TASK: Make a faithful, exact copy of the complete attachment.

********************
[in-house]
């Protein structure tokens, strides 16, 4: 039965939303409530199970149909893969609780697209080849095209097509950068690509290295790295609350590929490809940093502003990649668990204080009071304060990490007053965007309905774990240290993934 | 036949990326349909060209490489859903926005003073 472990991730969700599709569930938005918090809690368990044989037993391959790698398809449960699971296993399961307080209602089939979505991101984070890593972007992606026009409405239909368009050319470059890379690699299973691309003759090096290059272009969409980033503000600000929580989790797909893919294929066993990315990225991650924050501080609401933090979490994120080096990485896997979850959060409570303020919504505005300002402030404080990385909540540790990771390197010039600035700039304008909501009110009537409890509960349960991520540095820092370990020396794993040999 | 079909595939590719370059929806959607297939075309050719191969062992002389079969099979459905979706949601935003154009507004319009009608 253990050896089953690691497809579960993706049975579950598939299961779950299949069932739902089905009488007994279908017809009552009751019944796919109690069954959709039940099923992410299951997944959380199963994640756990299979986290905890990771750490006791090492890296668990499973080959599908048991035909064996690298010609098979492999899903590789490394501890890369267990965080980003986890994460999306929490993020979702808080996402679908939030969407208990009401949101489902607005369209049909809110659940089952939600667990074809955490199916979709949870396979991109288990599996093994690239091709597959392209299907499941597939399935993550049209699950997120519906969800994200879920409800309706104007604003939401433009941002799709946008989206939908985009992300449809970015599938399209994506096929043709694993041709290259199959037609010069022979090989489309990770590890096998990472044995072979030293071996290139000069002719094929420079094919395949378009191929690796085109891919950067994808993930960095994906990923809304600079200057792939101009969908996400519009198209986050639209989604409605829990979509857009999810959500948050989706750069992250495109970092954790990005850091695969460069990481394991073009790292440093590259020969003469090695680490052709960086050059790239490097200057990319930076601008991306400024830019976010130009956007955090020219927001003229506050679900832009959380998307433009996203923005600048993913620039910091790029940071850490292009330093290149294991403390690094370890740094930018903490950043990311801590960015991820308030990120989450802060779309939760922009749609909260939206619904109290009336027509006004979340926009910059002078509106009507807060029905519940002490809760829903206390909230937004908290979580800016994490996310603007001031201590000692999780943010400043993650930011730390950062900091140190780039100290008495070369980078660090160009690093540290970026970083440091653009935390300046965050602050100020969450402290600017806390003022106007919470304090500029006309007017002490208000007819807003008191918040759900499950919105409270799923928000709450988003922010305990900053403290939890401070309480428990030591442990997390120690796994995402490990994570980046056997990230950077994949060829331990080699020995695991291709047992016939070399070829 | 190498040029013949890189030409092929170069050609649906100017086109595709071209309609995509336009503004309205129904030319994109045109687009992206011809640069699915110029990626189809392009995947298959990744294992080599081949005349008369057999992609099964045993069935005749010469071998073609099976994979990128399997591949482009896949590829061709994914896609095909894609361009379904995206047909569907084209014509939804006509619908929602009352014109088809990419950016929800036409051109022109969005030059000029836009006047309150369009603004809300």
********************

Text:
[in-house]
């Protein structure tokens, strides 16, 4: 039965939303409530199970149909893969609780697209080849095209097509950068690509290295790295609350590929490809940093502003990649668990204080009071304060990490007053965007309905774990240290993934 | 036949990326349909060209490489859903926005003073 472990991730969700599709569930938005918090809690368990044989037993391959790698398809449960699971296993399961307080209602089939979505991101984070890593972007992606026009409405239909368009050319470059890379690699299973691309003759090096290059272009969409980033503000600000929580989790797909893919294929066993990315990225991650924050501080609401933090979490994120080096990485896997979850959060409570303020919504505005300002402030404080990385909540540790990771390197010039600035700039304008909501009110009537409890509960349960991520540095820092370990020396794993040999 | 079909595939590719370059929806959607297939075309050719191969062992002389079969099979459905979706949601935003154009507004319009009608 253990050896089953690691497809579960993706049975579950598939299961779950299949069932739902089905009488007994279908017809009552009751019944796919109690069954959709039940099923992410299951997944959380199963994640756990299979986290905890990771750490006791090492890296668990499973080959599908048991035909064996690298010609098979492999899903590789490394501890890369267990965080980003986890994460999306929490993020979702808080996402679908939030969407208990009401949101489902607005369209049909809110659940089952939600667990074809955490199916979709949870396979991109288990599996093994690239091709597959392209299907499941597939399935993550049209699950997120519906969800994200879920409800309706104007604003939401433009941002799709946008989206939908985009992300449809970015599938399209994506096929043709694993041709290259199959037609010069022979090989489309990770590890096998990472044995072979030293071996290139000069002719094929420079094919395949378009191929690796085109891919950067994808993930960095994906990923809304600079200057792939101009969908996400519009198209986050639209989604409605829990979509857009999810959500948050989706750069992250495109970092954790990005850091695969460069990481394991073009790292440093590259020969003469090695680490052709960086050059790239490097200057990319930076601008991306400024830019976010130009956007955090020219927001003229506050679900832009959380998307433009996203923005600048993913620039910091790029940071850490292009330093290149294991403390690094370890740094930018903490950043990311801590960015991820308030990120989450802060779309939760922009749609909260939206619904109290009336027509006004979340926009910059002078509106009507807060029905519940002490809760829903206390909230937004908290979580800016994490996310603007001031201590000692999780943010400043993650930011730390950062900091140190780039100290008495070369980078660090160009690093540290970026970083440091653009935390300046965050602050100020969450402290600017806390003022106007919470304090500029006309007017002490208000007819807003008191918040759900499950919105409270799923928000709450988003922010305990900053403290939890401070309480428990030591442990997390120690796994995402490990994570980046056997990230950077994949060829331990080699020995695991291709047992016939070399070829 | 190498040029013949890189030409092929170069050609649906100017086109595709071209309609995509336009503004309205129904030319994109045109687009992206011809640069699915110029990626189809392009995947298959990744294992080599081949005349008369057999992609099964045993069935005749010469071998073609099976994979990128399997591949482009896949590829061709994914896609095909894609361009379904995206047909569907084209014509939804006509619908929602009352014109088809990419950016929800036409051109022109969005030059000029836009006047309150369009603004809300």